U.S. District Judge Edward Rafeedie, whose decisions in several high-profile trials -- including the 1990 case of a Mexican doctor accused of torturing a U.S. drug enforcement agent -- earned him a reputation as a no-nonsense jurist with an independent streak, died of cancer Tuesday at his home in Malibu. He was 79.
President Reagan appointed Rafeedie to the federal bench in 1982, one of 13 judges named by the president during a four-year period in the 1980s who came to form a conservative majority at the U.S. courthouse in Los Angeles. The distinction of being a "Reagan judge" was not always a predictor of Rafeedie's decisions.
In 1990, Rafeedie stunned the Justice Department when he ruled that the kidnapping of Dr. Humberto Alvarez Machain was illegal and ordered him returned to Mexico. Alvarez Machain had been accused of helping drug traffickers torture and kill U.S. drug agent Enrique "Kiki" Camarena, who was murdered in Mexico in 1985. The U.S. Drug Enforcement Administration paid a band of Mexican citizens to kidnap Alvarez Machain in Mexico and flew him to the U.S. to stand trial -- an act that caused an international outcry and strained relations between the two countries.
Rafeedie's ruling that the kidnapping violated a U.S.-Mexico extradition treaty surprised and angered government agents. The U.S. Supreme Court overruled the judge's decision. But in 1992 Rafeedie granted a request for dismissal, arguing that the evidence did not support the charges against Alvarez Machain.
"His decisions in the Alvarez case were very courageous in the midst of a very contentious case; the government and the public at large were opposed to the defendant," said Paul Hoffman, former legal director of the American Civil Liberties Union of Southern California and one of the attorneys who represented Alvarez Machain. "I don't think he was in general perceived to be soft on criminals or in criminal cases. I think he was just a fair man."
The son of Palestinian immigrants, Rafeedie was born Jan. 6, 1929, in Orange, N.J. When he was 7, the family moved to Santa Monica, and, five years later, Rafeedie was working in the old Pacific Ocean Park, operating rides.
"He was born in America, and then his parents took him back" to the Middle East for a time, said his daughter-in-law, Elizabeth Rafeedie. "He actually lived there when it was occupied by Britain. He recalled throwing stones at the British soldiers."
Back in the U.S., Rafeedie graduated from Venice High School. During World War II, he traveled the carnival circuit with a portable electric horse-race game called Derby. After serving two years in the Army during the Korean War, Rafeedie followed the lead of a carnival friend who was studying law and enrolled at USC. Later in life he described himself as "the only carny to ever get to the federal courts."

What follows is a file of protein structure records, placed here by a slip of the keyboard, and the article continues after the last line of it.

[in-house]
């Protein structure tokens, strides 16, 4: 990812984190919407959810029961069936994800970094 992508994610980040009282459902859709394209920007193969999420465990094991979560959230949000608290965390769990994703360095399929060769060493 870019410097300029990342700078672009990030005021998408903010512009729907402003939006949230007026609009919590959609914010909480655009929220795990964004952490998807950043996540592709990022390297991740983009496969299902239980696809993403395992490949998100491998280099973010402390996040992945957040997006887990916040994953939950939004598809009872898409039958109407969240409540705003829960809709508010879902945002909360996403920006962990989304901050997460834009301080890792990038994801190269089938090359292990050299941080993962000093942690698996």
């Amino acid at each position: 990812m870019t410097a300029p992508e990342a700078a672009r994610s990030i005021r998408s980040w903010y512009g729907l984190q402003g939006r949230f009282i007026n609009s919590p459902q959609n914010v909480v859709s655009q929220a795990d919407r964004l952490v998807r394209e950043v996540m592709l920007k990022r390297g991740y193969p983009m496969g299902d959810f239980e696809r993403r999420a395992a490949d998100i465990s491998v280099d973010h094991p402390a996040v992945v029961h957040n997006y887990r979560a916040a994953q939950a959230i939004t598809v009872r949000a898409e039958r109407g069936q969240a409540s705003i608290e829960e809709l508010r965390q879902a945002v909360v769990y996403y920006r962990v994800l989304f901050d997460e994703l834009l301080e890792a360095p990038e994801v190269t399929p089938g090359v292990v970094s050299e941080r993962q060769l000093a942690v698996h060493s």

In 1957, Rafeedie graduated from USC with a bachelor's degree in law, and two years later graduated from the university's school of law, according to his biography. Rafeedie worked in private practice for nearly a decade until then-Gov. Ronald Reagan appointed him as a Municipal Court judge in 1969. Two years later, he joined the Superior Court, where he remained for 11 years. He presided over several high-profile state cases, including the contested conservatorship of Groucho Marx, the Britt Ekland and Rod Stewart palimony trial and part of the Bob Dylan divorce case. He sentenced daredevil Evel Knievel to jail for attacking a television executive with a baseball bat.
Rafeedie also presided over a public corruption case in the City of Industry, imposing a 10-year prison term on businessman and city founder James Marty Stafford.
"I thought it was important for the public to see that white-collar criminals should be treated no differently than a fellow who walks into a bank," Rafeedie said in a 1986 Times article. "There's a perception anyway that white-collar offenders always get off. I think that needs to be corrected."
On the Los Angeles County Superior Court bench he earned distinction for eliminating a backlog of cases through a system of calendar management. The efficient management of trials remained a key concern for him. He argued in a law journal article that most trials last two to three times longer than they should because of "slavish adherence to trial procedures which are outmoded, inherently inefficient and time wasting."
In his courtroom, trials that attorneys predicted would last two weeks could be reduced to two days.
Rafeedie had detractors. In the case of Jarek Molski, who filed 400 lawsuits alleging violations of the Americans With Disabilities Act, Rafeedie ruled that Molski could not file any more suits in Los Angeles federal court without approval from a judge. The jurist called Molski a "hit-and-run plaintiff" and accused the disabled man's attorney of assisting in the "abusive litigation practices."